July 20, 2010

Clint Miller . . . Lost Legacy and Dying Memories

Today's Winston-Salem Journal had a small blurb in the "Ask Sam" column, in regards to an old roadway near Miller Park and was actually a bowling lane installed in 1942 on land donated to the city of Winston-Salem by A. C. (Clinton) Miller. Clint as he was called, is the older brother of Ida Miller whose picture is posted in a previous post. There is another (older) brother, Frank Miller who was named after their father Frank Miller, and grandchildren of Harmon Miller, who was second in line after Robert Gray when the new city of Winston was founded as the county seat of Forsyth County in 1849. Harmon Miller's grandfather was Hermanus (Mueller) Miller, who traveled to North Carolina with Bishop Spangenberg in 1752 and established the Moravian settlements in Wachovia.

A. Clinton Miller was more than a prominent business man as the "Ask Sam's" column stated. Clint came from a quietly wealthy family. His father left in the neighborhood of $2,000,000 when he died in the early 1900s. All three children received a share and Clinton owned somewhere in the neighborhood of thirty properties in and around Salem as well as land in Florida, Oklahoma, and Texas. Prior to Charles Lindbergh's cross-country tour with a scheduled stop at Winston_Salem's Maynard Field in 1927, Miller donated $17,000 for the purchase of land to build a bigger field for the landing of Lindbergh and his Plane, "The Spirit of St Louis.

Even before Lindbergh's visit, Miller was known for his generosity and was a strong advocate of promoting sports in the area, having given money for the building of a professional baseball stadium on the South Side of Winston - this later became Ernie Shore Field.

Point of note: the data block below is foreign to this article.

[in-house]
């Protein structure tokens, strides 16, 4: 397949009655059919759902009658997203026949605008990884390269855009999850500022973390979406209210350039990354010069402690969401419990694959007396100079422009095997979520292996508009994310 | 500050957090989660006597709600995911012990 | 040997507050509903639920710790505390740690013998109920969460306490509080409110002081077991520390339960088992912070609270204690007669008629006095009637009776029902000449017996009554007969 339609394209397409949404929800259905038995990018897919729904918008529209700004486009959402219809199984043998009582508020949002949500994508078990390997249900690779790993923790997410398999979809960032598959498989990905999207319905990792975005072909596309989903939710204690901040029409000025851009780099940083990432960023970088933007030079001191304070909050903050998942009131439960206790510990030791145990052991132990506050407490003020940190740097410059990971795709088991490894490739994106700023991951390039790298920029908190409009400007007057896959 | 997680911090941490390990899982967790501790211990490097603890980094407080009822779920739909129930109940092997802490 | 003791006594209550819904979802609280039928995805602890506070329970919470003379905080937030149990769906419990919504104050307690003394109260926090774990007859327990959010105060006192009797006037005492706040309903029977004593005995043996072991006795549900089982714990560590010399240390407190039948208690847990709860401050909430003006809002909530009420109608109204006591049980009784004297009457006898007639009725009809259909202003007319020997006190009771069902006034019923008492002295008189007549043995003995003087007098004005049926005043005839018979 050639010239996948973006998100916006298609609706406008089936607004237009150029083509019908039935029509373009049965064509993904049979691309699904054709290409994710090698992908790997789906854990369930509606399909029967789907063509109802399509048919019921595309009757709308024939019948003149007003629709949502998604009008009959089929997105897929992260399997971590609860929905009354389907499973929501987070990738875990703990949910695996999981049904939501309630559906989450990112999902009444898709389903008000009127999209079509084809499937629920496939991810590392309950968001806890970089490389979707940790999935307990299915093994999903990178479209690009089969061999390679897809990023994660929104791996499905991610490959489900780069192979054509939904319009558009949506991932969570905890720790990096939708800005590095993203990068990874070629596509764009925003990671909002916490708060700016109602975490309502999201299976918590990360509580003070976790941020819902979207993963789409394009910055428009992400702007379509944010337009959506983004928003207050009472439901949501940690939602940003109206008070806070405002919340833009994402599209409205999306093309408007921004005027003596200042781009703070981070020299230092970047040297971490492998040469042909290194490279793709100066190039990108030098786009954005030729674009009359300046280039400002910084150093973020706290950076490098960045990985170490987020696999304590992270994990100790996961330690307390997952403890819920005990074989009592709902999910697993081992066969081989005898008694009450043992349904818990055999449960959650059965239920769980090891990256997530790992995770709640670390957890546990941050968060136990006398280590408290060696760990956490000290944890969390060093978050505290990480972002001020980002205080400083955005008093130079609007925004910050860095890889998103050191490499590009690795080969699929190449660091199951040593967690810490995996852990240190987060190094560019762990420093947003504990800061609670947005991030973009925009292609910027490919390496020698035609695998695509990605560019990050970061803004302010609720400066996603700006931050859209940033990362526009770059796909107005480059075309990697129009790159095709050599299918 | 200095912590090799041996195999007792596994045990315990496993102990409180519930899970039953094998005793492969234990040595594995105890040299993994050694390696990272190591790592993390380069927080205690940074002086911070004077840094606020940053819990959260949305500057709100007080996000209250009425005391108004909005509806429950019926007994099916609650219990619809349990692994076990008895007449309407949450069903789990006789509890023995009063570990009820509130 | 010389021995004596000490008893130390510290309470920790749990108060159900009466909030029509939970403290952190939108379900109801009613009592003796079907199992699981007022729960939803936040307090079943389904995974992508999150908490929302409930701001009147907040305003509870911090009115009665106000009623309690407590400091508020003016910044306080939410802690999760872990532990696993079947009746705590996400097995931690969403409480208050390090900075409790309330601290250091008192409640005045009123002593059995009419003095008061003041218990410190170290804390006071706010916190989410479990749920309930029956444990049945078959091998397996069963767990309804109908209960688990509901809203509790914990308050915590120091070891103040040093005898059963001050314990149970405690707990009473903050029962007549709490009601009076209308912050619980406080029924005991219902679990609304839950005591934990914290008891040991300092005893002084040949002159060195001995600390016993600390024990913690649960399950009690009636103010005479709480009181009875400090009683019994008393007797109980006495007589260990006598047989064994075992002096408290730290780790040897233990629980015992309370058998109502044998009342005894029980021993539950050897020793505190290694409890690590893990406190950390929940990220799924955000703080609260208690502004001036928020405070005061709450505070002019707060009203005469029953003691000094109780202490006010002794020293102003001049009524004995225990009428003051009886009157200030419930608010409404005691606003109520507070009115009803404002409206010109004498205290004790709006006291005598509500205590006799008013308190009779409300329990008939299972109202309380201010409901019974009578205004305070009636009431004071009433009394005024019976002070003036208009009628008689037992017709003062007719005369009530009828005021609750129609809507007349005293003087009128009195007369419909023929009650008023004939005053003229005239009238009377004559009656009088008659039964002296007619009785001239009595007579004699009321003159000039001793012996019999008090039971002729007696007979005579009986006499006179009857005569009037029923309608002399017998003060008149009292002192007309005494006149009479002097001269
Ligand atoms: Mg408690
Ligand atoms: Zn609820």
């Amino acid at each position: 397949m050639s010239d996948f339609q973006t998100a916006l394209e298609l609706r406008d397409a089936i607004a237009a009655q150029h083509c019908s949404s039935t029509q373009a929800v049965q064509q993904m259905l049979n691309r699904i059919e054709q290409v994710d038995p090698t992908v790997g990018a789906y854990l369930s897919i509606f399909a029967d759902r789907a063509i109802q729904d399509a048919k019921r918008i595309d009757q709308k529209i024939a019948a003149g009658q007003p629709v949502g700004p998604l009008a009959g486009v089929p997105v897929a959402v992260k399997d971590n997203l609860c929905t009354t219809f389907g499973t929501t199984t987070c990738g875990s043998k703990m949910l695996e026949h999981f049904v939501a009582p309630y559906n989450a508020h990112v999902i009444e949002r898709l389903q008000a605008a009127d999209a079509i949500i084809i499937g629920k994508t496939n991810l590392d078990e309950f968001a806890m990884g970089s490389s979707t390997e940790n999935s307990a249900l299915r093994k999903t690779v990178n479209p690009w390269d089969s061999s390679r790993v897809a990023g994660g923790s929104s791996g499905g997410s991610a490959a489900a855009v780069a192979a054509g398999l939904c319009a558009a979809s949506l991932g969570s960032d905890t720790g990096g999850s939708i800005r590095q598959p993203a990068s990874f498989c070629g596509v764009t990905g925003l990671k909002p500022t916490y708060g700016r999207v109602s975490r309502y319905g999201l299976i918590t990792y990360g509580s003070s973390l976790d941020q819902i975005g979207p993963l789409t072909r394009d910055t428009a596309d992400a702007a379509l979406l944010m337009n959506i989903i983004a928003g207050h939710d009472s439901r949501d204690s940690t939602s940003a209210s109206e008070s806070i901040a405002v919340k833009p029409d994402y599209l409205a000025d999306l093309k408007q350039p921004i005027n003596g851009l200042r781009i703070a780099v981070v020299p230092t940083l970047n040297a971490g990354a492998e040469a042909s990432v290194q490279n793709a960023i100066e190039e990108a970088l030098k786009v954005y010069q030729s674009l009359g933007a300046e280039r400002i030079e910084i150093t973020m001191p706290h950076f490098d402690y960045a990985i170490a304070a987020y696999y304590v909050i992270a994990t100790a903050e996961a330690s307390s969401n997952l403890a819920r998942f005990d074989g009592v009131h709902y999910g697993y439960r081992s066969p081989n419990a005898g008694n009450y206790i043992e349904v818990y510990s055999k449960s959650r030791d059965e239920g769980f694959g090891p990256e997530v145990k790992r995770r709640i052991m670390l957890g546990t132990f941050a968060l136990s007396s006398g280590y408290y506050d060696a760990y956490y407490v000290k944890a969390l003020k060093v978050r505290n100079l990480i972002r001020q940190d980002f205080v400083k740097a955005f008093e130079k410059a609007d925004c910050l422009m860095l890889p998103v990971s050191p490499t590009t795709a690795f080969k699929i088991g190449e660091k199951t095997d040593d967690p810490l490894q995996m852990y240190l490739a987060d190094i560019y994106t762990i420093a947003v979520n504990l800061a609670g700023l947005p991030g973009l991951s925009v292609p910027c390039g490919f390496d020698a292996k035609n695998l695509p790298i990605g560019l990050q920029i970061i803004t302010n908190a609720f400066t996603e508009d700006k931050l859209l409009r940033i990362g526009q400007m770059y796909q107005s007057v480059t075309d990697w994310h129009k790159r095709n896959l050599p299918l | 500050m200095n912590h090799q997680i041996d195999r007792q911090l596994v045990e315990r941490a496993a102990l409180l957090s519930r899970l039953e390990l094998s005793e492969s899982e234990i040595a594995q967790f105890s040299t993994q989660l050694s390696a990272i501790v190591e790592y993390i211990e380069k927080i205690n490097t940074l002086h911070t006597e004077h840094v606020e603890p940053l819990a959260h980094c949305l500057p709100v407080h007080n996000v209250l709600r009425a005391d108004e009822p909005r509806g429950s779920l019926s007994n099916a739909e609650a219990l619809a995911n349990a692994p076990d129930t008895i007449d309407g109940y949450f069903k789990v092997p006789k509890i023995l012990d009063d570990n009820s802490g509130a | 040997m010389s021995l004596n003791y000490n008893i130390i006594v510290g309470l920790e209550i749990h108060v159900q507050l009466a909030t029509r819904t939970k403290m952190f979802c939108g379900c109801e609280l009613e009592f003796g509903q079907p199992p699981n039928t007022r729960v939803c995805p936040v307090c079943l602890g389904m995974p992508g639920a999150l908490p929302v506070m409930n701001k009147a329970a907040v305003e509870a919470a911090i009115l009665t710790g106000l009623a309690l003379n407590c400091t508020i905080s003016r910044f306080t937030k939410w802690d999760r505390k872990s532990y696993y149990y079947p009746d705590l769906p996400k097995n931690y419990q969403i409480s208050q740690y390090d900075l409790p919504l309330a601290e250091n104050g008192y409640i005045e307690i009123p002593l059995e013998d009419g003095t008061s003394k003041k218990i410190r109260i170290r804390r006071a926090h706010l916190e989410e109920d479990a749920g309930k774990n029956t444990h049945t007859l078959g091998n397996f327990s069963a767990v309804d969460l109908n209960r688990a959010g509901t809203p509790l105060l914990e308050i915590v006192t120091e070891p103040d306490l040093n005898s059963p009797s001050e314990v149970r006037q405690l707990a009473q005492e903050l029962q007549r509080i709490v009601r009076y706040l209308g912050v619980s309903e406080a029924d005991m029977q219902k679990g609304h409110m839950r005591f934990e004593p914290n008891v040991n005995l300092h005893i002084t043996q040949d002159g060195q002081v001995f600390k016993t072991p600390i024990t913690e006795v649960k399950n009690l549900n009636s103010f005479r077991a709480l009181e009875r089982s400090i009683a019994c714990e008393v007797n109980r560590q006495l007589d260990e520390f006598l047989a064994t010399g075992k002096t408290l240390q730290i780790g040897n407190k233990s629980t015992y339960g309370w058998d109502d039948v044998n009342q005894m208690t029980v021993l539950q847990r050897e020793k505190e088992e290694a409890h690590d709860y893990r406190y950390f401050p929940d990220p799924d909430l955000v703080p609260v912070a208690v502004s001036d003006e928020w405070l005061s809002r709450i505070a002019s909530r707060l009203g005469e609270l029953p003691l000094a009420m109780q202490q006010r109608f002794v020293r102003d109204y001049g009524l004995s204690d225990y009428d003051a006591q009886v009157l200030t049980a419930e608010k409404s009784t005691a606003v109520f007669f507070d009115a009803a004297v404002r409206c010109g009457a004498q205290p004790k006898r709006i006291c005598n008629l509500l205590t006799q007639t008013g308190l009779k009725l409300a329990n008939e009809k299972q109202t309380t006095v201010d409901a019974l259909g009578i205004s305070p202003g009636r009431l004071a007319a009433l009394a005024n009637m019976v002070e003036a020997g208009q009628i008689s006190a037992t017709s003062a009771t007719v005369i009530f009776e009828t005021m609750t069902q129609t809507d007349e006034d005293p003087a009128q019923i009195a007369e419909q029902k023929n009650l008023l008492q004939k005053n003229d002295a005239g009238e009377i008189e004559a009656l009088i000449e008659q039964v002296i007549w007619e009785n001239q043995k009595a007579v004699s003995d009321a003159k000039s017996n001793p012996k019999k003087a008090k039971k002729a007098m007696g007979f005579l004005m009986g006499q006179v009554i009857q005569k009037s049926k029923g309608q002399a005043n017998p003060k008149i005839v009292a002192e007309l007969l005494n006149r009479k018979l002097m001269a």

But as in the case of Miller field being renamed Smith Reynold's Field for a young aviator son of R. J. Reynolds and who died at the age of twenty-one under "mysterious" circumstances. Then even Ernie Shore Field has been replaced, rather the home of baseball moved to the new Winston-Salem Dash stadium which is called BB&T Ballpark.

I think it comes down to --- he who has the bigger wallet wins and just about any place can be renamed (except for Lincoln's tomb and others so aptly named after the final resident).

In 1942, Miller donated 30 acres of land on the west side of Winston-Salem providing that the city would donate another 8 acres of land. Miller Street had already been named and since the land passed through the new park, the park was named Miller Park. So at least Miler Street and Miller Park are still in existence though it is doubtful that few people survive who remember the Miller family and their contribution to settling this area.

Clint never married and died in 1948. I have a letter dated the week before his death. I have letters he wrote as a young man off to school in New York and Boston. Letters from his travels, his investments, his family concerns, the stock market crash, letters to his sister Ida, his brother Frank before he died in 1933, and letters to his mother and father before their deaths.

My favorite letters are those that tell the story of youth and growing up, of weddings, births, and personal family matters which have turned me into a voyeur of life in a long ago bygone era of defiant grandeur, in the time when millionaires were made.

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